This art award and exhibition has been postponed until 21-25 October 2024
Creative Western Australians are being invited to transform marine debris and beach finds into art for an exhibition at The University of Western Australia’s Indian Ocean Marine Research Centre (IOMRC).
The Western Australian Marine Science Institution is a sponsor of ‘From Waste to Wonder – Indian Ocean Marine Art Exhibition and Awards’ and donating two cash prizes for the best artworks by secondary school students.
WAMSI CEO Dr Luke Twomey said the world’s oceans absorbed about 90 per cent of the heat generated by rising greenhouse gas emissions and were under increasing stress from the effects of climate change and other pressures.
“We would love to see school students learn more about the importance of the ocean and ultimately help discover new opportunities as well as solutions to problems such as marine heatwaves and the loss of biodiversity,” Dr Twomey said.
“Art can be a great way of engaging with the community and we are excited to support creative students who have an interest in our oceans, particularly the one on our doorstep.”
Exhibition organiser Linda Raynor-Thomas, from IOMRC, said art not only made people feel good it could also inspire them to take more care of the environment.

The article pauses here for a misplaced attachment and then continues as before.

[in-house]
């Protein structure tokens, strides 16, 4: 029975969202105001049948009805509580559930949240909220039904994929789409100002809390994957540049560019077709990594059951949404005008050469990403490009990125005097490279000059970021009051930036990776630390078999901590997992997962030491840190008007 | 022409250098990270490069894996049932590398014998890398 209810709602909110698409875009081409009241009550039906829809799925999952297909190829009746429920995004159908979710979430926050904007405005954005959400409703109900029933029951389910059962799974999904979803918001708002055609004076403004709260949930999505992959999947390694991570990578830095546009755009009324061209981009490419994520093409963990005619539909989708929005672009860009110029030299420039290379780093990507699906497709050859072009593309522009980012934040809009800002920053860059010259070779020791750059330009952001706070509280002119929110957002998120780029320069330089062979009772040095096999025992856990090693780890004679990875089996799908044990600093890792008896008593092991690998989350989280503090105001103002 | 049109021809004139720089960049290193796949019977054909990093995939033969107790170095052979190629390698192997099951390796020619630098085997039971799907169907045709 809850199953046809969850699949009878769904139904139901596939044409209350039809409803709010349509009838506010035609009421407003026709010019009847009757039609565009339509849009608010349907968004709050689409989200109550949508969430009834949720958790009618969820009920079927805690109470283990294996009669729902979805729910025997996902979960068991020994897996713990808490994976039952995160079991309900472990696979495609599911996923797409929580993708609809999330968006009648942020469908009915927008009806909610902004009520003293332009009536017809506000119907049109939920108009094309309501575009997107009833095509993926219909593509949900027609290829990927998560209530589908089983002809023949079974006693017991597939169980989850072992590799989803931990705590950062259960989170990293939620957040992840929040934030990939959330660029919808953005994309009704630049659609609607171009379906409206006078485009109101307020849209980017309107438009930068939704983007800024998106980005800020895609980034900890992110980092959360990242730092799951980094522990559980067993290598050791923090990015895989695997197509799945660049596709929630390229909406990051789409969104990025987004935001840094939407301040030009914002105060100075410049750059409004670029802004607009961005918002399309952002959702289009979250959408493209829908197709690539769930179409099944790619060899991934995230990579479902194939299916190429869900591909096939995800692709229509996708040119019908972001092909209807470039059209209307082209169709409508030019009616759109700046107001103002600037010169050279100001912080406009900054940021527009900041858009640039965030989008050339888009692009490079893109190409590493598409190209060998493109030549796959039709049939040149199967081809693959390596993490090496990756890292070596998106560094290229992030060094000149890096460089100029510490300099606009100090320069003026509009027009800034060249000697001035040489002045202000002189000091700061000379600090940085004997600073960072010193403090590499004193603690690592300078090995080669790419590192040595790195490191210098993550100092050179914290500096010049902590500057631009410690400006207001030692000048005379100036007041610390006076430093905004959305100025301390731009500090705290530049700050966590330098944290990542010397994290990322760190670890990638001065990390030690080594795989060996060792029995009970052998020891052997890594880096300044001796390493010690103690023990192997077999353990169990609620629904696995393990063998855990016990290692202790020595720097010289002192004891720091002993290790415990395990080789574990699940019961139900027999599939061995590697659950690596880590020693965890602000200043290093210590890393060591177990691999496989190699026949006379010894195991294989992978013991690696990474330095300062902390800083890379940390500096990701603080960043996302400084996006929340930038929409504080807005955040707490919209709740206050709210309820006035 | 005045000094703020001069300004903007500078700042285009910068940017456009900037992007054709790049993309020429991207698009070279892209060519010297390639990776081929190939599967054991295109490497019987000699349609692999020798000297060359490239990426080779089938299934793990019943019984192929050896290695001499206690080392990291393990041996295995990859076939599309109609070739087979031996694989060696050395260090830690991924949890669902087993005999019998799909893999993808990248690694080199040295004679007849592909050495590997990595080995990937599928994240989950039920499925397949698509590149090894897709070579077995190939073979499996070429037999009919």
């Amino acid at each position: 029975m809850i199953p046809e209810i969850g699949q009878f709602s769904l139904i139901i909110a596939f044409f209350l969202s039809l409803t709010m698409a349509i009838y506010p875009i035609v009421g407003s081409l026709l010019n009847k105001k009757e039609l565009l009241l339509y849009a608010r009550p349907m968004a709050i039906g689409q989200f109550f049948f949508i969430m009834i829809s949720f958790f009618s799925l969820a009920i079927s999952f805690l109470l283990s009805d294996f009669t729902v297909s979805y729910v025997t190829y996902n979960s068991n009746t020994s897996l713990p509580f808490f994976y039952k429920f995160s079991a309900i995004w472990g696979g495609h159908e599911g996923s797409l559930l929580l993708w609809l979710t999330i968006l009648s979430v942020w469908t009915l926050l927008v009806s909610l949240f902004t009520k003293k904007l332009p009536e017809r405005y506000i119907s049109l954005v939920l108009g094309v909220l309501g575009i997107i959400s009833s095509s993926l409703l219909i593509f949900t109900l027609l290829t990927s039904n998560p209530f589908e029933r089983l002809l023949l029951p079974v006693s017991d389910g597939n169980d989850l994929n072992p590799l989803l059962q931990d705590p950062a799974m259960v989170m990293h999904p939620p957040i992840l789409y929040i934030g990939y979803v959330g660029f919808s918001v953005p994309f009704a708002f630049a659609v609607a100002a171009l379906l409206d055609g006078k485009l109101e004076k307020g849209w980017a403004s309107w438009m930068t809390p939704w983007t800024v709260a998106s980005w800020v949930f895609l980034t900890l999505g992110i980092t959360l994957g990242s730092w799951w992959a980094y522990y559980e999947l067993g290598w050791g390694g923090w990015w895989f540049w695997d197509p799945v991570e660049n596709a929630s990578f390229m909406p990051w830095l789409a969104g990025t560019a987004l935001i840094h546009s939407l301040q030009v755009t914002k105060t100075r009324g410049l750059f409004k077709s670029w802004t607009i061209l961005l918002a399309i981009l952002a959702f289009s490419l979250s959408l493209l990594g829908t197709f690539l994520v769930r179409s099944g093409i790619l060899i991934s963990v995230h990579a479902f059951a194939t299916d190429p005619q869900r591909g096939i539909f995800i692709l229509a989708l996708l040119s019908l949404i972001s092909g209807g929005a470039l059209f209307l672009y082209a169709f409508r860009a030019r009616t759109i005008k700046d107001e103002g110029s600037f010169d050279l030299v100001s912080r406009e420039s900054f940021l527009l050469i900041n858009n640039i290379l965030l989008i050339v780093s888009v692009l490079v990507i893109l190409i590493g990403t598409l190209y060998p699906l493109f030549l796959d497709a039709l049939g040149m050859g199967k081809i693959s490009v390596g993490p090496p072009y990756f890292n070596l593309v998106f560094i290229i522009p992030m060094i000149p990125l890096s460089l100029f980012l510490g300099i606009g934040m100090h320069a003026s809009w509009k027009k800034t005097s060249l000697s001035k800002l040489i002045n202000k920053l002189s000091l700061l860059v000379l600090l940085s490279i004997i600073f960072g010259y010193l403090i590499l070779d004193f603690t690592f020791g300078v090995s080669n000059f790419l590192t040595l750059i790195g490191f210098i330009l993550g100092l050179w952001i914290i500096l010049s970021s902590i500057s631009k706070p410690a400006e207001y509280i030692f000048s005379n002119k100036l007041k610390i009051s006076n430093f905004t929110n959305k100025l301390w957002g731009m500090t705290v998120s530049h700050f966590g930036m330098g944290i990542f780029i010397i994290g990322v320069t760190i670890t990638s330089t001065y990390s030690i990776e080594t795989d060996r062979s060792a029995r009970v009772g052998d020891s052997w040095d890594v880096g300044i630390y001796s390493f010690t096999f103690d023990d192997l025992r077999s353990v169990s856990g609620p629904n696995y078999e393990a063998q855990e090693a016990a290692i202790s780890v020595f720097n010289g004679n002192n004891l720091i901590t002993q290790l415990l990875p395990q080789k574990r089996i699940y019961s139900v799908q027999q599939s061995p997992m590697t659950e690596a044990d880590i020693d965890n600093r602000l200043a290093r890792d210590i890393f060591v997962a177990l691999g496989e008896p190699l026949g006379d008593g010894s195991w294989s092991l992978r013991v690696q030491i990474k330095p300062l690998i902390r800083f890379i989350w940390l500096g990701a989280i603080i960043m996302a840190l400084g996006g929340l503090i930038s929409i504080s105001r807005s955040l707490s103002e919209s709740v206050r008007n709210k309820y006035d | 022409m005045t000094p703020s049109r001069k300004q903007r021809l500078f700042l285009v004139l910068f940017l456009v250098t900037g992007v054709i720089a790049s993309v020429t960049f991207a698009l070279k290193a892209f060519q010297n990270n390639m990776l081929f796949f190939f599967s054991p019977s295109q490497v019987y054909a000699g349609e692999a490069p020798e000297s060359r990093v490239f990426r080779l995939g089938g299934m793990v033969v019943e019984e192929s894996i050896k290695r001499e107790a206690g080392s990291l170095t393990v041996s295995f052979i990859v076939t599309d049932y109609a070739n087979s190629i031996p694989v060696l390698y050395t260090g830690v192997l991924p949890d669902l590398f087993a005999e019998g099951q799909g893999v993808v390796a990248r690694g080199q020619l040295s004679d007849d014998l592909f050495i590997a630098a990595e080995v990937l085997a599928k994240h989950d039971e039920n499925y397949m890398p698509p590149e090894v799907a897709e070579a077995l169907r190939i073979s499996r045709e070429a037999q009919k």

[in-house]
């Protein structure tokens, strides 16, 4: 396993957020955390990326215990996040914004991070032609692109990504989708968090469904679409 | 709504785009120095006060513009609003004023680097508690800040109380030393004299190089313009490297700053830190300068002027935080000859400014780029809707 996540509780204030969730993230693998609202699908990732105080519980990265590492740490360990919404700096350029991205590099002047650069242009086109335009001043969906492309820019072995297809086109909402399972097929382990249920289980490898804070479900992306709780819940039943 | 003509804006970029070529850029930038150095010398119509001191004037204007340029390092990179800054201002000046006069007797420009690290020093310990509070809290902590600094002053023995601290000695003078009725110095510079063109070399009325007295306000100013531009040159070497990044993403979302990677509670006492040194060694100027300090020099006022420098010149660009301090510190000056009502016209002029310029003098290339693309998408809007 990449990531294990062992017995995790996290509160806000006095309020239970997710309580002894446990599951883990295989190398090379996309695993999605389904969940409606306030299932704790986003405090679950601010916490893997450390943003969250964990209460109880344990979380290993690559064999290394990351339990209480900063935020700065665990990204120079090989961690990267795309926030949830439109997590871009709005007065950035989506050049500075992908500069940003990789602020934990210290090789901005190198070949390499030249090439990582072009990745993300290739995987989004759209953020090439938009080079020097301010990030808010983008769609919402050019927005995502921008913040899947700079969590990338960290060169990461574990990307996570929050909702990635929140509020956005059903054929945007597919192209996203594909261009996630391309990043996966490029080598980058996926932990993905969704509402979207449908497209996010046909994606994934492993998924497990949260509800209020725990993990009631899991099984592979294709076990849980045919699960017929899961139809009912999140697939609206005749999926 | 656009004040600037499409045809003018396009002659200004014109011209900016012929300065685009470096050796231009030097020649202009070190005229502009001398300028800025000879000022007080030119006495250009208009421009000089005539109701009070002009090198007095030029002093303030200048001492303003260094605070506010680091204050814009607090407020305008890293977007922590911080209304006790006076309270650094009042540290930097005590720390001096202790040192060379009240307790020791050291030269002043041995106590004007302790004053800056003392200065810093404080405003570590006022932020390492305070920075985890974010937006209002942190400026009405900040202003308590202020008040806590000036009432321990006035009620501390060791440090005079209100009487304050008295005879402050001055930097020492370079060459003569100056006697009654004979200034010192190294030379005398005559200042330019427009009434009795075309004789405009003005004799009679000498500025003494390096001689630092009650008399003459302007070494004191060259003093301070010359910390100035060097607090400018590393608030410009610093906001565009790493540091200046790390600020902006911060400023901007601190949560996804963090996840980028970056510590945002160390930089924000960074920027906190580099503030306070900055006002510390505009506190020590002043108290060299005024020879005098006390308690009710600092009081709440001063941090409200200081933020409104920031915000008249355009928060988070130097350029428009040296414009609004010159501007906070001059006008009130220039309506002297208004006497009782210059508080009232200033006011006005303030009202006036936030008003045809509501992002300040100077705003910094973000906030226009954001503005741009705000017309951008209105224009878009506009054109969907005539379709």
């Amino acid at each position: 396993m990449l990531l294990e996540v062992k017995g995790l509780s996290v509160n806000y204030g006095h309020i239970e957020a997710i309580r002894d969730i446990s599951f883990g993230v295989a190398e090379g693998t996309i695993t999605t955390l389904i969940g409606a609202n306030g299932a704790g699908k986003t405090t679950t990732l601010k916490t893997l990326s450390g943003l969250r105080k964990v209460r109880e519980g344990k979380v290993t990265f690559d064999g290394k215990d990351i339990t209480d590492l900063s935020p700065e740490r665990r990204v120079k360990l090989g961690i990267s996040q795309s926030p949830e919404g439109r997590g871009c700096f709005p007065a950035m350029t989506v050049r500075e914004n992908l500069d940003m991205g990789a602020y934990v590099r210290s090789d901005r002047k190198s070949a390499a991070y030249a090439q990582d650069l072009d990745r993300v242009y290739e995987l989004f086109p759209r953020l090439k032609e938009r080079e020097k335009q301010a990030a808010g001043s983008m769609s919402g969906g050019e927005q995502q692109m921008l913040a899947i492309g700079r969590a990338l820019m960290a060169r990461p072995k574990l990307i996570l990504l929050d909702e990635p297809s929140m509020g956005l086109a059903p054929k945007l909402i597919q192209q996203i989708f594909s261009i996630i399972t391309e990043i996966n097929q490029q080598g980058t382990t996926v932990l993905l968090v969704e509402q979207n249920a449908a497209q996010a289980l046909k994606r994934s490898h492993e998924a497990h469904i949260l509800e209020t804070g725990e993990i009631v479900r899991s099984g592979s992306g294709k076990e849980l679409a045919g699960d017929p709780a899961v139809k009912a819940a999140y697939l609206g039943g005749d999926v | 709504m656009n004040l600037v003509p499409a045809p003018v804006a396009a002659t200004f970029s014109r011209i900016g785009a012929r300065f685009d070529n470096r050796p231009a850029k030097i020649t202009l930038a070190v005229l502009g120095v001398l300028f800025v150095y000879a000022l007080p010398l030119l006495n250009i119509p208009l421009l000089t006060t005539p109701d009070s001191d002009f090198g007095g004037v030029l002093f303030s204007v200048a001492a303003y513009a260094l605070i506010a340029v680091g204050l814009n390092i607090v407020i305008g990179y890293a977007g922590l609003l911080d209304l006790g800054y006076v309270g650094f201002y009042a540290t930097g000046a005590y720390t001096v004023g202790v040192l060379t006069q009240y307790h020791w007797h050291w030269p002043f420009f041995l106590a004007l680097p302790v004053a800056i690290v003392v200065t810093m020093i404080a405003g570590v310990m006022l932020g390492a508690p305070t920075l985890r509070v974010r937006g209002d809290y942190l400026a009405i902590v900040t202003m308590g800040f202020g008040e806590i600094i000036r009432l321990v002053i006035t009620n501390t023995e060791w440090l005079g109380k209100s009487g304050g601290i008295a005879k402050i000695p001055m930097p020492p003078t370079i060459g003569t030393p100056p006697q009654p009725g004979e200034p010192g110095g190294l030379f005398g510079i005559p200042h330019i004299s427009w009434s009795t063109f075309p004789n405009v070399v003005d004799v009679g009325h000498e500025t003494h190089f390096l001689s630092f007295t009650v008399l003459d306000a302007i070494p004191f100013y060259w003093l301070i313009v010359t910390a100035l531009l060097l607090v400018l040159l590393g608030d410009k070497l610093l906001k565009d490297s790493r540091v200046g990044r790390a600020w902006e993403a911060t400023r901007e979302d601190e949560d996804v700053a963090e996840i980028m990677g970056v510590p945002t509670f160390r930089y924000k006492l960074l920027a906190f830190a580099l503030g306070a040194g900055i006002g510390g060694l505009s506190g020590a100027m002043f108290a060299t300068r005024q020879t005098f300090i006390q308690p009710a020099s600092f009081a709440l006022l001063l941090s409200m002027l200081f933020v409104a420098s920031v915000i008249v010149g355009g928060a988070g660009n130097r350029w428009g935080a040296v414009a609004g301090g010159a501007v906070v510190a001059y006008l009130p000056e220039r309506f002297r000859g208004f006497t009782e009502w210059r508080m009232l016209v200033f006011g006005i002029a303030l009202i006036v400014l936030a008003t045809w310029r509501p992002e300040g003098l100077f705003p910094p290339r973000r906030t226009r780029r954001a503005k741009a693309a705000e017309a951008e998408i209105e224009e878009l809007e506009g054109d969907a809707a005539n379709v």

“Through art we can raise awareness of greater issues concerning the conservation of our oceans,” Ms Raynor-Thomas said.
“One of the early entries we received was made almost entirely of fishing line found on beaches and discarded rope from fishing boats.”
The emphasis of this year’s award will be on recycling Indian Ocean marine and coastal debris with artists invited to creatively transform waste into wonderful works of art.
The art award evolved from a previous event held on the campus within the School of Biological Sciences.
Artist Angela Rossen, a previous award winner, will be one of the judges of ‘From Waste to Wonder’.
“In our lifetime we have a fast-closing window of opportunity to reverse the damage we have done to the very natural systems that support us,” Ms Rossen said.
“Our oceans, which have quietly absorbed pollution since the industrial revolution, are fast reaching saturation point. Heating and acidification are negatively impacting not only the plant and animal communities of the ocean but the very climate systems that support and regulate life on our planet.
“Effective action to conserve, remediate and protect the ocean is imperative now.
“The sciences and arts are well placed to work together to activate for change of the regulatory frameworks that govern extractive and polluting industries to ensure a liveable future,” she said.
Prizes will be awarded for the best works by an adult artist and secondary students. There will also be a prize in the people’s choice category.
For more information head to the IOMRC website.